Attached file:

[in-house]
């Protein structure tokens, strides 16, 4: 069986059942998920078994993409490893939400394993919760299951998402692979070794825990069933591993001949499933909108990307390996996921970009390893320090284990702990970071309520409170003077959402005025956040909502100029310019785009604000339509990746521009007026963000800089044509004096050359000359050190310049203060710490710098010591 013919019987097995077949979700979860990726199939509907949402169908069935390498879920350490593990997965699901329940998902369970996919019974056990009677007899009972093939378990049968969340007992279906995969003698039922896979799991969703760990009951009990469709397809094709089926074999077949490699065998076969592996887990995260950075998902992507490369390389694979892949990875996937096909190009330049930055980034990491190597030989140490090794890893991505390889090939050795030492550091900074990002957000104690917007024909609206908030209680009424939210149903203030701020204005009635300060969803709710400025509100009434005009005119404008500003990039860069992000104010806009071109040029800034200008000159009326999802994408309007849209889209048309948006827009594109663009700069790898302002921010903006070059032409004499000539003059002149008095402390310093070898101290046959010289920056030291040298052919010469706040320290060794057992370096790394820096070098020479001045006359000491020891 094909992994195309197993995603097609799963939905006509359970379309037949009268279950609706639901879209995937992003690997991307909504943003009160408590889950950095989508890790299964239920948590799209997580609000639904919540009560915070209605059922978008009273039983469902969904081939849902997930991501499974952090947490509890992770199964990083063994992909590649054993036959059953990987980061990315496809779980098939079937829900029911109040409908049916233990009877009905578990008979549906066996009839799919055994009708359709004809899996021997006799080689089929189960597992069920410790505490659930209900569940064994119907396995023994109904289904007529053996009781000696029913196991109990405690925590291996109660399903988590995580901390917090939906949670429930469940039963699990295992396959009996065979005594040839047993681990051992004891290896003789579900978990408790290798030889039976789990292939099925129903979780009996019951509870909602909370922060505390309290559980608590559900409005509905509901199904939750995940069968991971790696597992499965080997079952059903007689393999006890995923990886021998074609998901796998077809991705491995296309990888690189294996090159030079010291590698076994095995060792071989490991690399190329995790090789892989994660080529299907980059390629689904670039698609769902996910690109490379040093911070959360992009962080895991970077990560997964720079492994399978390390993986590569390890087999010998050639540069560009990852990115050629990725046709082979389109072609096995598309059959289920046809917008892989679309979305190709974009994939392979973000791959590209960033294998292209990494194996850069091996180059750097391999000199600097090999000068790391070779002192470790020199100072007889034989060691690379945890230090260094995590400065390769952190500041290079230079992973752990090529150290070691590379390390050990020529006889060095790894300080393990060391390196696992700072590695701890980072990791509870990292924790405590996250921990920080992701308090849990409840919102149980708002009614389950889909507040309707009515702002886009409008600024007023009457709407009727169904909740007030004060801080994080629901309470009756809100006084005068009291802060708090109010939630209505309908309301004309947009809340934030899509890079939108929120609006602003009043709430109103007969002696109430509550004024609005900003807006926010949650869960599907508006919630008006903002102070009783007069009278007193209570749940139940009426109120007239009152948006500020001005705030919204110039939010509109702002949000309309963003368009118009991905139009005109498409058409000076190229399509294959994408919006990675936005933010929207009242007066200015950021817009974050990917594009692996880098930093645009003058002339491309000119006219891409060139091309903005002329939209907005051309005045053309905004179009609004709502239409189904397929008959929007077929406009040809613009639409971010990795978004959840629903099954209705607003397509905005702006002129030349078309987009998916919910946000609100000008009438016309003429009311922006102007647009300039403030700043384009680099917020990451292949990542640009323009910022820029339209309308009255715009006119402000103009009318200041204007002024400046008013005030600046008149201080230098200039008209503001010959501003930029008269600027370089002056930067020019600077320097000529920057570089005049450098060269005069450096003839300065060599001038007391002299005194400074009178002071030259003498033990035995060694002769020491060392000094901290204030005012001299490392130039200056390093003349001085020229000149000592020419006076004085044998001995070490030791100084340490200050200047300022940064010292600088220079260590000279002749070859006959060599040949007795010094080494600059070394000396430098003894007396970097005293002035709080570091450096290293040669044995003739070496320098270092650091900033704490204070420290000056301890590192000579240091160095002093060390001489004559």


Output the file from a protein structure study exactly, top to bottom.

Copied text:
[in-house]
């Protein structure tokens, strides 16, 4: 069986059942998920078994993409490893939400394993919760299951998402692979070794825990069933591993001949499933909108990307390996996921970009390893320090284990702990970071309520409170003077959402005025956040909502100029310019785009604000339509990746521009007026963000800089044509004096050359000359050190310049203060710490710098010591 013919019987097995077949979700979860990726199939509907949402169908069935390498879920350490593990997965699901329940998902369970996919019974056990009677007899009972093939378990049968969340007992279906995969003698039922896979799991969703760990009951009990469709397809094709089926074999077949490699065998076969592996887990995260950075998902992507490369390389694979892949990875996937096909190009330049930055980034990491190597030989140490090794890893991505390889090939050795030492550091900074990002957000104690917007024909609206908030209680009424939210149903203030701020204005009635300060969803709710400025509100009434005009005119404008500003990039860069992000104010806009071109040029800034200008000159009326999802994408309007849209889209048309948006827009594109663009700069790898302002921010903006070059032409004499000539003059002149008095402390310093070898101290046959010289920056030291040298052919010469706040320290060794057992370096790394820096070098020479001045006359000491020891 094909992994195309197993995603097609799963939905006509359970379309037949009268279950609706639901879209995937992003690997991307909504943003009160408590889950950095989508890790299964239920948590799209997580609000639904919540009560915070209605059922978008009273039983469902969904081939849902997930991501499974952090947490509890992770199964990083063994992909590649054993036959059953990987980061990315496809779980098939079937829900029911109040409908049916233990009877009905578990008979549906066996009839799919055994009708359709004809899996021997006799080689089929189960597992069920410790505490659930209900569940064994119907396995023994109904289904007529053996009781000696029913196991109990405690925590291996109660399903988590995580901390917090939906949670429930469940039963699990295992396959009996065979005594040839047993681990051992004891290896003789579900978990408790290798030889039976789990292939099925129903979780009996019951509870909602909370922060505390309290559980608590559900409005509905509901199904939750995940069968991971790696597992499965080997079952059903007689393999006890995923990886021998074609998901796998077809991705491995296309990888690189294996090159030079010291590698076994095995060792071989490991690399190329995790090789892989994660080529299907980059390629689904670039698609769902996910690109490379040093911070959360992009962080895991970077990560997964720079492994399978390390993986590569390890087999010998050639540069560009990852990115050629990725046709082979389109072609096995598309059959289920046809917008892989679309979305190709974009994939392979973000791959590209960033294998292209990494194996850069091996180059750097391999000199600097090999000068790391070779002192470790020199100072007889034989060691690379945890230090260094995590400065390769952190500041290079230079992973752990090529150290070691590379390390050990020529006889060095790894300080393990060391390196696992700072590695701890980072990791509870990292924790405590996250921990920080992701308090849990409840919102149980708002009614389950889909507040309707009515702002886009409008600024007023009457709407009727169904909740007030004060801080994080629901309470009756809100006084005068009291802060708090109010939630209505309908309301004309947009809340934030899509890079939108929120609006602003009043709430109103007969002696109430509550004024609005900003807006926010949650869960599907508006919630008006903002102070009783007069009278007193209570749940139940009426109120007239009152948006500020001005705030919204110039939010509109702002949000309309963003368009118009991905139009005109498409058409000076190229399509294959994408919006990675936005933010929207009242007066200015950021817009974050990917594009692996880098930093645009003058002339491309000119006219891409060139091309903005002329939209907005051309005045053309905004179009609004709502239409189904397929008959929007077929406009040809613009639409971010990795978004959840629903099954209705607003397509905005702006002129030349078309987009998916919910946000609100000008009438016309003429009311922006102007647009300039403030700043384009680099917020990451292949990542640009323009910022820029339209309308009255715009006119402000103009009318200041204007002024400046008013005030600046008149201080230098200039008209503001010959501003930029008269600027370089002056930067020019600077320097000529920057570089005049450098060269005069450096003839300065060599001038007391002299005194400074009178002071030259003498033990035995060694002769020491060392000094901290204030005012001299490392130039200056390093003349001085020229000149000592020419006076004085044998001995070490030791100084340490200050200047300022940064010292600088220079260590000279002749070859006959060599040949007795010094080494600059070394000396430098003894007396970097005293002035709080570091450096290293040669044995003739070496320098270092650091900033704490204070420290000056301890590192000579240091160095002093060390001489004559």